“I should probably ask if I’m allowed to visit a mine, I suppose. I want to see Hammersworn’s children… I want them to know why they shouldn’t think warmly of Imos and that I’m going to take dragon’s fire to every temple of his that I can for as long as I can until I’m stopped or he’s dead. I’m looking forward to Brosa. I may burn it and then shatter the stones it stood on.”

“I think you can be allowed a visit, if the Master of the mine is willing to let you in.” Juddri took a drink from the bottle and smiled faintly. “You want your Uncle to know you’re planning a visit to Brosa?”

“No matter how much she helped him secure that place, he can’t keep me out. Let him lock the doors and wait in fear. His priests will break and run and it’ll burn just like this one. They called me the Beast of Brosa once, I’ll remind them why.”

He swallowed and put the cork back in his bottle. “I’m going to try to get some sleep. Don’t murder anyone.”

“I make no promises.” Syr grinned at him as he turned to scowl at her, “If they leave me alone I’ll stay here by the fire, if they come back and annoy me… bloodshed is their choice to make.”

“Batran Hammersworn said Syreilla was a different woman when she returned, softer, less… I can see the things you took with you that she no longer had.”

“Then you saw the things she had that I ache to have back. I’d still rather send her to be with her clan than-” She stopped and turned to scowl at the trio of approaching shapes.

“That’s far enough.” Juddri grabbed his axe and came to stand next to her. “I don’t want any bloodshed.” 

“There won’t be any, Master Grimgrip,” Odos’ cheerful voice made her relax as much as it did the dwarf. “You’ve been causing trouble, Rook?”

“I’ve just been sitting here!” She gave the old man an innocent smile.

“We met a sobbing priest on our way here. He seemed to think you’d done a great deal more than that.” Odos stopped at the edge of the ward she’d carved and arched a brow.

“I didn’t see the point in letting it go to waste.”

With a snort he started to mutter under his breath and wipe out her work with a stick of his own.

“Antien said that everything we’d believed was a lie.” Cyran looked a little shaken. “The men with him spoke openly and respectfully of-of Hevtos.”

“As they should, cousin. He can be a hard judge but I’ve watched long enough to think him a fair one.”

“Speaking of fair…” Magpie came to sit near the fire with a small smile, “Has Master Grimgrip spoken to you about your old circlet?”

Odos smacked the man on the side of his head with a sour look.

“No, he hasn’t, but that wasn’t mine; it went with Hammersworn.” She looked into the fire for a moment as she felt the ache of a memory and anger that the child had both lost his mother and been stolen from. “It should have gone to her youngest boy.”

“It’ll be wasted in a mine!” 

Magpie was giving her a sour look as she lifted her gaze from the fire. 

“There are a thousand things I can think of to use it for in a mine. Theft is only one. He’ll keep himself and others out of harm’s way and he’ll be able to continue helping his clan the way his mother used to. It goes to her son. Put it out of your head, Magpie, or you’ll have me to deal with.” 

He swallowed and dropped his eyes, nodding.

“Lady Rook,” Cyran sounded awed, “Your eyes burned…” 

“A trick of the light.” Odos smiled faintly.

“Hammersworn carried a knife…” Juddri took a seat by the fire again.

“‘My golden-haired girl with fire in your eyes, let the heat of my forge draw you home.’ I remember. It was beautiful.”

“She was buried with it.”

“Good. Her daughter got all of her figurines?”

The dwarf smiled into the fire, “She did. One of the younger priests suggested Kyrilla give them away because they’d been stolen, he got to see the famous Hammersworn temper for himself.”

Syr stretched and gave Odos a grin, “I’m not like Magpie, I never liked much enough to want it for myself, but those figurines… We were sent to be a maid in Withia and they had a girl. She was awful and when we marvelled at the beautiful figurines she had, she smashed one. We got a beating for it and were told not to even look at them unless we were cleaning them.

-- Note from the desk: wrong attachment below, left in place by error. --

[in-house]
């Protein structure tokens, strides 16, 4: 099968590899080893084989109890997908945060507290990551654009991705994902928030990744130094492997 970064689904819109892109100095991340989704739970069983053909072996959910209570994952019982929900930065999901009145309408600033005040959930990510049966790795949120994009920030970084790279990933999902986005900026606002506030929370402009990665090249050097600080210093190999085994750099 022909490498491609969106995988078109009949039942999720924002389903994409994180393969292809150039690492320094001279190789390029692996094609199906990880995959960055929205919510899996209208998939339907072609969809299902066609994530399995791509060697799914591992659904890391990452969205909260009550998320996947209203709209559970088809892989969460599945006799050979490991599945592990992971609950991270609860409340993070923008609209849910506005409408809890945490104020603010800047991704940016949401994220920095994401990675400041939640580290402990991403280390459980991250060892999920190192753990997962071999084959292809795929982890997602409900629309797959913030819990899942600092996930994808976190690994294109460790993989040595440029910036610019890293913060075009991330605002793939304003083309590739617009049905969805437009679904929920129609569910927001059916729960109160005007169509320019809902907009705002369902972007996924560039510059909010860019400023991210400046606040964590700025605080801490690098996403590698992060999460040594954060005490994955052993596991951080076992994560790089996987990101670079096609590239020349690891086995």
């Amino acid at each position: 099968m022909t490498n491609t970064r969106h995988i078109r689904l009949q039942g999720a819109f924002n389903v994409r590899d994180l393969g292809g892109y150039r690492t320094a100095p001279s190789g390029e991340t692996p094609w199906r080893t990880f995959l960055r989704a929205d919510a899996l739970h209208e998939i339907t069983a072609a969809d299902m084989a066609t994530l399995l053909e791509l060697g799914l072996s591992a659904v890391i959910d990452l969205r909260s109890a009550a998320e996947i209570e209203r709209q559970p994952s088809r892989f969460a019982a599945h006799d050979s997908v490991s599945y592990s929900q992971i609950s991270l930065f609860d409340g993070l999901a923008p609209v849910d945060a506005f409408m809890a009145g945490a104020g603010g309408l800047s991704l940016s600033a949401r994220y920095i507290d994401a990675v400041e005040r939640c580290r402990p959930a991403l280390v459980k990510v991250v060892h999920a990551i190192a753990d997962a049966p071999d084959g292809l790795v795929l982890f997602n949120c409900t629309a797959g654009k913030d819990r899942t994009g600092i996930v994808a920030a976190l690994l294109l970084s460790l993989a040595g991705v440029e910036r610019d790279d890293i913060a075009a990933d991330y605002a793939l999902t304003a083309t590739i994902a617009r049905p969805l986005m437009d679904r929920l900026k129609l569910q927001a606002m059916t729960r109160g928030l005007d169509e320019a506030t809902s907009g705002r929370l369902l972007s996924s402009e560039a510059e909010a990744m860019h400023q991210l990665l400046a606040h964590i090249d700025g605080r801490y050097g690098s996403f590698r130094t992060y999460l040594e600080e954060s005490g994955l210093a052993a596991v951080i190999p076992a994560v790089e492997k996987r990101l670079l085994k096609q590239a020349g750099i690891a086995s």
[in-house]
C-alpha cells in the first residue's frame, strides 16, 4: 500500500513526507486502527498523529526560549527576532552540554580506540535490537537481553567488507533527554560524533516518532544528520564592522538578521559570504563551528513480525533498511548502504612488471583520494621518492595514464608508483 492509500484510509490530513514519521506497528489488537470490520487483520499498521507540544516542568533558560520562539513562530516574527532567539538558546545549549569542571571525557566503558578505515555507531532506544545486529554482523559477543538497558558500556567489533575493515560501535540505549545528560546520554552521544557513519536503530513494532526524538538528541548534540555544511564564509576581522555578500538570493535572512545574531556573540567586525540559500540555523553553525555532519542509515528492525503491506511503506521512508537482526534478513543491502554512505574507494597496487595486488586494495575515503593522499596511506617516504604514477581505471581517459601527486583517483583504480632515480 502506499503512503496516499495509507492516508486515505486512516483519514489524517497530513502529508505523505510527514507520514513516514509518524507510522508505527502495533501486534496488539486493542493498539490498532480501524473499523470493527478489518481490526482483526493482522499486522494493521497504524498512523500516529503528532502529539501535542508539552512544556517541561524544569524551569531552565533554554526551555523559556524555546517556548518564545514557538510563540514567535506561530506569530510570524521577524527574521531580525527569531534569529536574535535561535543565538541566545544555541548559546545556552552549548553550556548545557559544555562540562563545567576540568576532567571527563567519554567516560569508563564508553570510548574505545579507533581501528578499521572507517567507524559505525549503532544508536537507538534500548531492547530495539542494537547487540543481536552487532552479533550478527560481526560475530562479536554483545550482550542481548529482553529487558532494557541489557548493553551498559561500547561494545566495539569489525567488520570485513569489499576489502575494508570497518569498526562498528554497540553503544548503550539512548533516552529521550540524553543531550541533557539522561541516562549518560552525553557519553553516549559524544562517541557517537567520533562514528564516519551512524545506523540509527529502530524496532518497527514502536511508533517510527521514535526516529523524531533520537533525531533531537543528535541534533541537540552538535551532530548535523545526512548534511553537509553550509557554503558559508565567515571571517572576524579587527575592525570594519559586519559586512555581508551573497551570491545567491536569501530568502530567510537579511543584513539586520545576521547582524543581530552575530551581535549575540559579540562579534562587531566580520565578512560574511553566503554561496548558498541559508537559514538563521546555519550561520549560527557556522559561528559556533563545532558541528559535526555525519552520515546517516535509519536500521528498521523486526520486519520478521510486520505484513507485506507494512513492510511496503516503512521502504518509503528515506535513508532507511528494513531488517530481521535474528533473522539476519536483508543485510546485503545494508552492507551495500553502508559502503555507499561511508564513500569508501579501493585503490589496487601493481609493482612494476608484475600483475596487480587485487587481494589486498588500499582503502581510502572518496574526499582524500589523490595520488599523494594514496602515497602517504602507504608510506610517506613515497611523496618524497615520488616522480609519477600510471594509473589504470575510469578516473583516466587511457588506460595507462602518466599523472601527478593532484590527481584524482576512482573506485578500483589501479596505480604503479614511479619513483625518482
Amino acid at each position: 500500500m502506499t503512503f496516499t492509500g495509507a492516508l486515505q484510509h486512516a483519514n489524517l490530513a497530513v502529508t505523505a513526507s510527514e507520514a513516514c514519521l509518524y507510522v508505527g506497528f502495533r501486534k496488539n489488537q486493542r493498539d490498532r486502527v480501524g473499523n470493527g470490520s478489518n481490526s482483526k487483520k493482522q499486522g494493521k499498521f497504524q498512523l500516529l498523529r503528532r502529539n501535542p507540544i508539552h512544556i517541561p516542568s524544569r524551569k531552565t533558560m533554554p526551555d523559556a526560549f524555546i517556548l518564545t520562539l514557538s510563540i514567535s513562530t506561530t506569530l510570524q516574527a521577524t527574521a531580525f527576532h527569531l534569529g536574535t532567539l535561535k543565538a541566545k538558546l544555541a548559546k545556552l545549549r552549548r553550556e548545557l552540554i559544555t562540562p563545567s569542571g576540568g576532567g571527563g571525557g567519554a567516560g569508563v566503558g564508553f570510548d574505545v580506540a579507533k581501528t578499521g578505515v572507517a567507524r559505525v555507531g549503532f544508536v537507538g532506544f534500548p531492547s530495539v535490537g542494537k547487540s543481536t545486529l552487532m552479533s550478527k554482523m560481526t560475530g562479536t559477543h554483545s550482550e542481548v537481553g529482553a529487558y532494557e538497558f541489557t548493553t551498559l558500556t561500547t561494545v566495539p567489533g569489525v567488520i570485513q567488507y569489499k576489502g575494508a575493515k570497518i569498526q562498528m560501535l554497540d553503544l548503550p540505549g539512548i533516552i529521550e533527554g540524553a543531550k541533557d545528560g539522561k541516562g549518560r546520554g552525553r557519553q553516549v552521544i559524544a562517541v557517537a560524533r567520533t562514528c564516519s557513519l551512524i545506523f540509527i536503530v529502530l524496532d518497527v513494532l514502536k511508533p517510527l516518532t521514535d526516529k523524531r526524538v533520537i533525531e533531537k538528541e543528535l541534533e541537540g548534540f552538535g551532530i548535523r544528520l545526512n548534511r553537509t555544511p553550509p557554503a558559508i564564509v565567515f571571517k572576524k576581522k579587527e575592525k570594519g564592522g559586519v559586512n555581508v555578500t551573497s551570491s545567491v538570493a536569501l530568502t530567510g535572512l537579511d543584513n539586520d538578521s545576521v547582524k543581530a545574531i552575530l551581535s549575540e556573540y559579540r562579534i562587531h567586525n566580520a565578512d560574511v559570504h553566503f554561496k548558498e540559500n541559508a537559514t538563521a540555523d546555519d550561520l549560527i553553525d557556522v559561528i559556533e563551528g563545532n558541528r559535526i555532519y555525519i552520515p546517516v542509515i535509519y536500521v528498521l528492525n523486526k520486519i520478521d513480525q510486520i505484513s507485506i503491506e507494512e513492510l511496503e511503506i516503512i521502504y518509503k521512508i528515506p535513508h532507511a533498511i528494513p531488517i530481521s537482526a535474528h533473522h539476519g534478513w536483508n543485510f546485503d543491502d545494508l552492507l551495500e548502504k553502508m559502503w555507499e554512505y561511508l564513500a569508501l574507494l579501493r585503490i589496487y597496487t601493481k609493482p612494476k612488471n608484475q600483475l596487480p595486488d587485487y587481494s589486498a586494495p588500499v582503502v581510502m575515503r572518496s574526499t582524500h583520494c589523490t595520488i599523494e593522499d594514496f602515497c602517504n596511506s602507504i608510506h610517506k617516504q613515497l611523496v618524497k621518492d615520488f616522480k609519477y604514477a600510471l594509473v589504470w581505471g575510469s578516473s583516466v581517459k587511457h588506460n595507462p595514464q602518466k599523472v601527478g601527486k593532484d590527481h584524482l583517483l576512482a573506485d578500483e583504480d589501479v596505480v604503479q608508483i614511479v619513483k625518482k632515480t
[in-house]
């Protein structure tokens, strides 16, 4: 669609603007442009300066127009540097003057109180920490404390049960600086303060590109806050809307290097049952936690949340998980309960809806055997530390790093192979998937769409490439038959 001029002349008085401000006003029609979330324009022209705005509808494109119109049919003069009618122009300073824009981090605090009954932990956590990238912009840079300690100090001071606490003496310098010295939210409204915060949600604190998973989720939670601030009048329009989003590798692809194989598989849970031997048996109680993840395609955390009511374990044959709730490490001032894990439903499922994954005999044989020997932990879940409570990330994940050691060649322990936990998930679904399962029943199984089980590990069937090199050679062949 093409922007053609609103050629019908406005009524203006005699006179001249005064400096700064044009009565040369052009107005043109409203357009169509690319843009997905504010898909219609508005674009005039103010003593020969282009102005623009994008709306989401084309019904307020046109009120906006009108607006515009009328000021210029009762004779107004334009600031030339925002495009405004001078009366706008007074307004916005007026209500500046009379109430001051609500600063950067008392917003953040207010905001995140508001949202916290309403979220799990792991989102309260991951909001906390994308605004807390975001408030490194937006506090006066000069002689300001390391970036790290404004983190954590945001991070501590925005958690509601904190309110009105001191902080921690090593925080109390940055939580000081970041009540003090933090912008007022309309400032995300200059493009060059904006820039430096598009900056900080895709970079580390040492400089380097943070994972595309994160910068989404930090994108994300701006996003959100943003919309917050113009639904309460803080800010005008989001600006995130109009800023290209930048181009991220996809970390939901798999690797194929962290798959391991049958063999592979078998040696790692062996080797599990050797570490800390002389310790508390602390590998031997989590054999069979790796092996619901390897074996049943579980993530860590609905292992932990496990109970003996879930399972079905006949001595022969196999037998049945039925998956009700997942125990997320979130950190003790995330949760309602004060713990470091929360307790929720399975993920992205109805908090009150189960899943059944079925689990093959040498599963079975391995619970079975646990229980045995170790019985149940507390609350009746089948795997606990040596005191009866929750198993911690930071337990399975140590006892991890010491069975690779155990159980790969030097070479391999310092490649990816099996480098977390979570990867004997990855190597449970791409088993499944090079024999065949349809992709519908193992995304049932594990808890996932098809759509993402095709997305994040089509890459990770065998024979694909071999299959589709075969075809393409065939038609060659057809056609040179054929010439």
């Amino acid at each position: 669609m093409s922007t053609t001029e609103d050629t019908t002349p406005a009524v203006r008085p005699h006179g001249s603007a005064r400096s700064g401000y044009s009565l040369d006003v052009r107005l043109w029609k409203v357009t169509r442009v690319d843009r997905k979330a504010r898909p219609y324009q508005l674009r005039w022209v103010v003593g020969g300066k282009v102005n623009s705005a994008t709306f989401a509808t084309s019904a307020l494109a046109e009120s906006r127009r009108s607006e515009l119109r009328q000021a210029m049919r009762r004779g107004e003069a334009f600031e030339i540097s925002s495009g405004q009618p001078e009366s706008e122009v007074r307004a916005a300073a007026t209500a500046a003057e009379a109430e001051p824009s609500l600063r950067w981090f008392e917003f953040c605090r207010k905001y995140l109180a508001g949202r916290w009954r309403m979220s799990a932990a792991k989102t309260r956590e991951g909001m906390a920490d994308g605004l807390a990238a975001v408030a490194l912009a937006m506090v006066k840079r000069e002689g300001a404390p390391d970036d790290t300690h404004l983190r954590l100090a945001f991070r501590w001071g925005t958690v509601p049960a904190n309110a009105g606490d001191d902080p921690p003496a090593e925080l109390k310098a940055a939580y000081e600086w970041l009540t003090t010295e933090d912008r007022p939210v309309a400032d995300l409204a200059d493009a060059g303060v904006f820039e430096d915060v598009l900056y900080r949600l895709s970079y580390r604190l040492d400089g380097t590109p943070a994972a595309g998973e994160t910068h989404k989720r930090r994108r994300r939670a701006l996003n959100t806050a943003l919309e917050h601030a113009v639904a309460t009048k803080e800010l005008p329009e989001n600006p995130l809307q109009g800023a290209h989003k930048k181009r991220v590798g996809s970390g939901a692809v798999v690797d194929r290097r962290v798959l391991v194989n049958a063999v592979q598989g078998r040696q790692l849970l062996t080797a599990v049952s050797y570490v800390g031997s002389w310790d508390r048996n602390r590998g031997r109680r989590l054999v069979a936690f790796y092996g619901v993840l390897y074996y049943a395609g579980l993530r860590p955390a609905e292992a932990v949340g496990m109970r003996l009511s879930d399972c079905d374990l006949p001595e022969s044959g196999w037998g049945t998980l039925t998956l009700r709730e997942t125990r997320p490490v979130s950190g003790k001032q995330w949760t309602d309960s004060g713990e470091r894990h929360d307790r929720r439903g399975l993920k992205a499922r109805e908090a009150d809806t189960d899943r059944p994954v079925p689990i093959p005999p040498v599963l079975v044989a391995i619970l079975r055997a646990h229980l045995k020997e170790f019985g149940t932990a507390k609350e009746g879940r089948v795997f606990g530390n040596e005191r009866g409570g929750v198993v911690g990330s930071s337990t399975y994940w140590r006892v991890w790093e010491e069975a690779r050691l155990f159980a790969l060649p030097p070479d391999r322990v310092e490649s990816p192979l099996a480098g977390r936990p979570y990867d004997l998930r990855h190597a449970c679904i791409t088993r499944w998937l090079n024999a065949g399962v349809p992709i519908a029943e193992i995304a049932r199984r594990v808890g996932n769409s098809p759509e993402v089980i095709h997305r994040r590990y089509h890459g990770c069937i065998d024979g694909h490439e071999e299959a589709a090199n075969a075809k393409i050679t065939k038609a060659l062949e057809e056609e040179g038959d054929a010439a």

“Stealing them… It felt good and we loved them more than she did.”

“I was worried when you took them.” Odos took a seat next to Cyran. “I thought you were going to develop the bad habit of keeping what you took.”

“No, we just wanted those. We didn’t get paid for that year of work, Master Grimgrip, if anyone wants to argue with Kyrilla about the rightness of keeping them…”

“They were payment taken for services rendered.” The dwarf nodded with a grim smile. “With your temper, Rook, how did they manage to keep their beds from catching fire?”

“We were only ten, Juddri. We hadn’t learned how to fight back yet.”

“Hammersworn’s children never needed to learn. That woman…” The dwarf uncorked his bottle and offered it to her. “Oduil’s ears have a little point to them, one of the guards that accompanied us made the mistake of pointing it out and laughing. It took four from Clan Hammersworn to hold her back and when he hefted his axe and told them to let her come, the grin that crossed that woman’s face made my blood run cold.”

“It would have made Khiril proud?” Odos was grinning.

“Orsas would have given her a place among the Nightforged if she were a dwarf.”

Syr took a sniff and a sip of the heavy spiced wine and handed it back, “Did they let her go? She doesn’t remember.”

“Not until the guard had been made to apologise and Mordaeg had firmly suggested he go take some air. In Lew.”

She grinned and shrugged, “She must have gone soft if he didn’t get sent to Pale at least.”

“If it had been you, Rook, I’d have sent the man all the way home.” Juddri took a drink from the bottle with a laugh and she clapped him on the thigh.

“I’ve never liked my ears, Master Grimgrip. If it had been my child he mocked you could have sent him wherever you liked, the place hasn’t yet been made that can keep me out if I’m determined to get in.”

The dwarf gave her a silent sour look and it was quiet for a moment until Magpie spoke up. “I’ve always wanted to hear the story of how you got into the Nameless. The story says you were drunk.”

“We’d been drinking, we weren’t drunk. There’s a difference.” She gave him an impish grin and the half-elf leaned his head on his hand.


“Hammersworn and I, when we were the same person.”

© 2021 Isemay

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Added on January 30, 2021
Last Updated on January 30, 2021
Tags: thief, dwarf, elf, dragon, gods

Golden Rook


By Isemay


By Isemay


By Isemay


By Isemay




Spent some time away from here but I've come back to peek in and post again! Review my writing and I will gladly return the favor! I love reading other people's stories, and I try to review hone.. more..

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A Chapter by Isemay

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A Chapter by Isemay